As of 2017, 176 States have environmental laws; 13 of them, ecocide legislation (normally not applied). States are actively engaged in the UN Framework Convention on Climate Change (‘UNFCCC’), negotiating new agreements, setting emissions targets, outlining sector reforms, and establishing funding mechanisms for countries most affected by climate change. Since the ICC Statute was negotiated, the global community has agreed nine major environmental protocols and adopted 16 international agreements to address environmental destruction. ICC States Parties have joined many of these agreements and earlier environmental conventions. In March 2023, the UN General Assembly requested an advisory opinion from the International Court of Justice regarding the obligation of States concerning climate change.9 On 16 November 2023, the European Union (‘EU’) agreed to include environmental crimes “comparable to ecocide” in its new EU Crime Directive.10 Once adopted, this directive ensures that conduct causing severe and widespread, long-term or irreversible environmental damage will be codified as a serious criminal offence across EU Member States.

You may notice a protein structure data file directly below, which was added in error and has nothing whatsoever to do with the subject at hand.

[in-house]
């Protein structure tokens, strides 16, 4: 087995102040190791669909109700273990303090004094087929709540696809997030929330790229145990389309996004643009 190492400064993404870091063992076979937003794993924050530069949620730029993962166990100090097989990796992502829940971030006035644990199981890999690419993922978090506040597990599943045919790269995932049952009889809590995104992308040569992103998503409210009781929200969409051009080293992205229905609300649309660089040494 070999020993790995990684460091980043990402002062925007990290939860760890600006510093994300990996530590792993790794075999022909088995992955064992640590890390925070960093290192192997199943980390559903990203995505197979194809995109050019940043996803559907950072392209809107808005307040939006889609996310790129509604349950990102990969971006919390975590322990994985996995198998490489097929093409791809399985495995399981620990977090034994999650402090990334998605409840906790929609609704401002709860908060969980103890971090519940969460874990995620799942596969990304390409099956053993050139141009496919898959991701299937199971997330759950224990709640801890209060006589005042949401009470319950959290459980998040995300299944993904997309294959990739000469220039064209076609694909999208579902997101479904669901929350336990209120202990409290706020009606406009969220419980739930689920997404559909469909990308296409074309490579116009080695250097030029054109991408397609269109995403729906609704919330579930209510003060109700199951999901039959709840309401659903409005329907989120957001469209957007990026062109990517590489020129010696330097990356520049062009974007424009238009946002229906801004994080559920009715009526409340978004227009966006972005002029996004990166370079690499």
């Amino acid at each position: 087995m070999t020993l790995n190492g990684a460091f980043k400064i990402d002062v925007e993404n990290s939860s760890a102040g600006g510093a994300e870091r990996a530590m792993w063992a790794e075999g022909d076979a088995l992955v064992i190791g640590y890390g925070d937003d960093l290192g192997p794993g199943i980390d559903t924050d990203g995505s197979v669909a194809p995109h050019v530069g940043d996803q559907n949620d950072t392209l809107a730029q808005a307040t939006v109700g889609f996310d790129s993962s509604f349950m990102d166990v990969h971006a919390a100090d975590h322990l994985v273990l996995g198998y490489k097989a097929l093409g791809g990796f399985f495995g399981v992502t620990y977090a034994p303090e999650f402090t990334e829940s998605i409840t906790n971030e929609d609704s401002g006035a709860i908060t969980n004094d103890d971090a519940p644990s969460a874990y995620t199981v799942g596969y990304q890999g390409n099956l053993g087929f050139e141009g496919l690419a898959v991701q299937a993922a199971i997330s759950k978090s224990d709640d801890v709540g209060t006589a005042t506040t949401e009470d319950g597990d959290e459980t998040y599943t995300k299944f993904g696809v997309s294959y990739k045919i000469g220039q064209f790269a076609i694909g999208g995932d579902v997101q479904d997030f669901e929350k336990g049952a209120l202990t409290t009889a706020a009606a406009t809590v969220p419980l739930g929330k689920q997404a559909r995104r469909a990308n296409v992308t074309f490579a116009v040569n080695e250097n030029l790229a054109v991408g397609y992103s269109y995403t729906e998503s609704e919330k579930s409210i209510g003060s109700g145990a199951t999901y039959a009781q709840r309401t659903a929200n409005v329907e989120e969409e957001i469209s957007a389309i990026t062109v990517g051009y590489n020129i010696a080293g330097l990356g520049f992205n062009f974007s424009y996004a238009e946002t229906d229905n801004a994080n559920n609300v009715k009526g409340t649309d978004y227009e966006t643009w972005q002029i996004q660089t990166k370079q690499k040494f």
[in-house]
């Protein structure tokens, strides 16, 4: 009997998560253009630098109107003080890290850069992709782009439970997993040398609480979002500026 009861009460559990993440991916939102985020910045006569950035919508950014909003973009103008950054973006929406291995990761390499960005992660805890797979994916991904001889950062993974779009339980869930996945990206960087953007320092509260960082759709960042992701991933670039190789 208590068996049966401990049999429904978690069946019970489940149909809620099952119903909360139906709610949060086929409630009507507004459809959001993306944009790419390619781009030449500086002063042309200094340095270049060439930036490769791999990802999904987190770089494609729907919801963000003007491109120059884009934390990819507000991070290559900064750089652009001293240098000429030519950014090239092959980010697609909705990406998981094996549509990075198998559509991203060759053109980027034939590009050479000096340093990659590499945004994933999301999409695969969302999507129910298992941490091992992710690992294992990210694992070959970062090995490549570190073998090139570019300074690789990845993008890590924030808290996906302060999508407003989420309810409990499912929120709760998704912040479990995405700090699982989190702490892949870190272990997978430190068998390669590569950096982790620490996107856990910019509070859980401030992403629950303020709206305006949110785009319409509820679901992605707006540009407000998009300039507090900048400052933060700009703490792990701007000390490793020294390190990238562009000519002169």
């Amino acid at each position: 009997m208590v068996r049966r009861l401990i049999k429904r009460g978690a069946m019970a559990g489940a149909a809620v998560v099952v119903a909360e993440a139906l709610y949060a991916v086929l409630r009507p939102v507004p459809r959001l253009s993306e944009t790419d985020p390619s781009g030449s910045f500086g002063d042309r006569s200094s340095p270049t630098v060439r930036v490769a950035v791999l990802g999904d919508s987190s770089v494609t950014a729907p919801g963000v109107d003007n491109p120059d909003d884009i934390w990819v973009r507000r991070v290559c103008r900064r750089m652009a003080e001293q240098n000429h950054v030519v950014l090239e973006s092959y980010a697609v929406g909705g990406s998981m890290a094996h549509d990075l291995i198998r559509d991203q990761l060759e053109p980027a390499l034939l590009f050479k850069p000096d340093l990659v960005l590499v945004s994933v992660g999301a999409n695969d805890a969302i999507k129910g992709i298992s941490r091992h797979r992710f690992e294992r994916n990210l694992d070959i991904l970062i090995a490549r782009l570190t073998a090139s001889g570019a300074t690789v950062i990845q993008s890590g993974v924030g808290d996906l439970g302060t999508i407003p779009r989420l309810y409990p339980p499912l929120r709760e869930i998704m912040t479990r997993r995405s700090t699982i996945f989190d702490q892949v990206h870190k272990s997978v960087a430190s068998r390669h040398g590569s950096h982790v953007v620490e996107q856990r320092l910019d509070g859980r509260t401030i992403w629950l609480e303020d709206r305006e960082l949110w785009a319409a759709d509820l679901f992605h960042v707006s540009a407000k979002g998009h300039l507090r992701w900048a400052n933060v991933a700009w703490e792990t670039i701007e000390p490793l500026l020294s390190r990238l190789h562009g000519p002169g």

Tweet about this statement (impressions: 8,600+).

1     IPCC, AR6 Synthesis Report: Climate Change 2023 (https://www.legal-tools.org/doc/er8weq/).

2     UN Secretary-General, “Secretary-General Calls on States to Tackle Climate Change ‘Time Bomb’ through New Solidarity Pact, Acceleration Agenda, at Launch of Intergovernmental Panel Report”, Press Release, 20 March 2023 (https://www.legal-tools.org/doc/s11hwv/).

3     For example, the intentional flooding of agricultural areas in Ukraine and the resulting loss of habitats have caused widespread and long-lasting environmental damage. See Andriy Yermak and Margot Wallström, “Russia is committing grave acts of ecocide in Ukraine – and the results will harm the whole world”, The Guardian, 16 August 2023.